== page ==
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Living Positively with a Heart Condition

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Living Positively with a Heart Condition By Shelton Kartun www.anger.co.za – PowerPoint PPT presentation

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Title: Living Positively with a Heart Condition


1
Living Positively with a Heart Condition
  • By
  • Shelton Kartun

www.anger.co.za
2
  1. Understanding Grief and Loss
  2. Responding and adapting to Change
  3. Strategies for dealing with Stress

3
Grief and Loss
  • Grief follows loss and is the response to it.
  • Loss is the emotional suffering you feel when
    something or someone you love is taken away from
    you.
  • Everyone grieves differently and it depends on
    your perception of the loss.
  • Symptoms of grief include shock, disbelief,
    sadness, guilt, anger, fear, depression and
    physical symptoms.

4
Losses
  • Primary
  • Secondary less obvious
  • Loss of ones health
  • Loss of ones work role
  • Loss of someone
  • Loss of independence
  • Loss of being productive
  • Loss of lifestyle
  • Changed appearance
  • Lower self esteem

5
Change
  • We have a tendency to resist change.
  • It creates stress.
  • It makes a whole range of emotions surface which
    include insecurity, anxiety, fear, panic,
    disappointment, anger, upset, unstable, confusion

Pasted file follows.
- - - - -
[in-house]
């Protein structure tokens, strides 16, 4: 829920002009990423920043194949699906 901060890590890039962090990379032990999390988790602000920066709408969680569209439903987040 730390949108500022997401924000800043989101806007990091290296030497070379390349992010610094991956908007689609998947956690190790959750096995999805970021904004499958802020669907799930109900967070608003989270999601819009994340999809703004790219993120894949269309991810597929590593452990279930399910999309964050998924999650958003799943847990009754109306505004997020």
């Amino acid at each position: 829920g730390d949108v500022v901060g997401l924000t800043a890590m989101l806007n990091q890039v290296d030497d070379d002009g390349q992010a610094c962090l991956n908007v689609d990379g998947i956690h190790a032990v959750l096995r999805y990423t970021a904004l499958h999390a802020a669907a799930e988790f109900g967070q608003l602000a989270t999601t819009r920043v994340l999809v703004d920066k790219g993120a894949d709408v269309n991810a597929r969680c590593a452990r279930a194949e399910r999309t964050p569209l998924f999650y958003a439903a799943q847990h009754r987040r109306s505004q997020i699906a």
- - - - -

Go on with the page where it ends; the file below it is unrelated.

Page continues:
etc.
  • We can perceive it as positive or negative.
  • We can respond to it as we do in grief.

6
5 stages of Grief or Change
7
Grief and Health
  • Immune System compromised WBC.
  • Type of heart failure but NOT heart attack.
  • Depression.
  • Cancer Risks.
  • Insomnia
  • Loss of appetite
  • High BP and heart problems in general
  • Fatigue

8
From helplessness to hopefulness
  • Accept your emotions.
  • Express your feelings.
  • Allow time for what YOU need.
  • Involve and share with family.
  • Dont escape into loneliness.
  • Keep in touch with friends.
  • Join a support group.
  • Seek a professional counsellor.
  • Be nice to yourself and take care.
  • Grow as a person. In Chinese crisis opportunity.

9
What is Stress?
  • Physical Stress vs. Emotional Stress?
  • When you perceive that the demands on you exceed
    the personal and social resources you are able to
    mobilize
  • i.e. I dont feel Im coping at the moment

Coronary Heart Disease
10
Emotional Stress Heart Disease
  • People without spouses live shorter
  • Major life changes losses, deaths, moves
  • Those quick to anger or have hostility

Frequent Fight or Flight ? Adrenalin ? may be
harmful!
11
Emotional Stress Heart Disease
  • Those chronically stressed more likely to smoke /
    drink / exercise less
  • Adrenalin surges ... Blood clotting HAs
  • More evidence now it promotes CAD.
  • The TYPE of emotional stress is important, as is
    the type of individual (In control or not?)

12
Personality Types
  • Type A
  • Impatient, Angry, Hostile
  • Are at higher risk for CAD
  • Create Stress
  • More adrenalin
  • Type B
  • Patient, calm, serene
  • Lower risk for CAD

13
Stress Heart Disease
  • 1 in 7 males .... Heart problems lt60yrs
  • 2 of 5 adults .... High BP
  • Release of fatty acids glucose which converts
    to fat and cholesterol raising BP by clogging
    arteries.
  • Results in chronic hypertension.
  • With smoking/ caffeine heart rate increases 38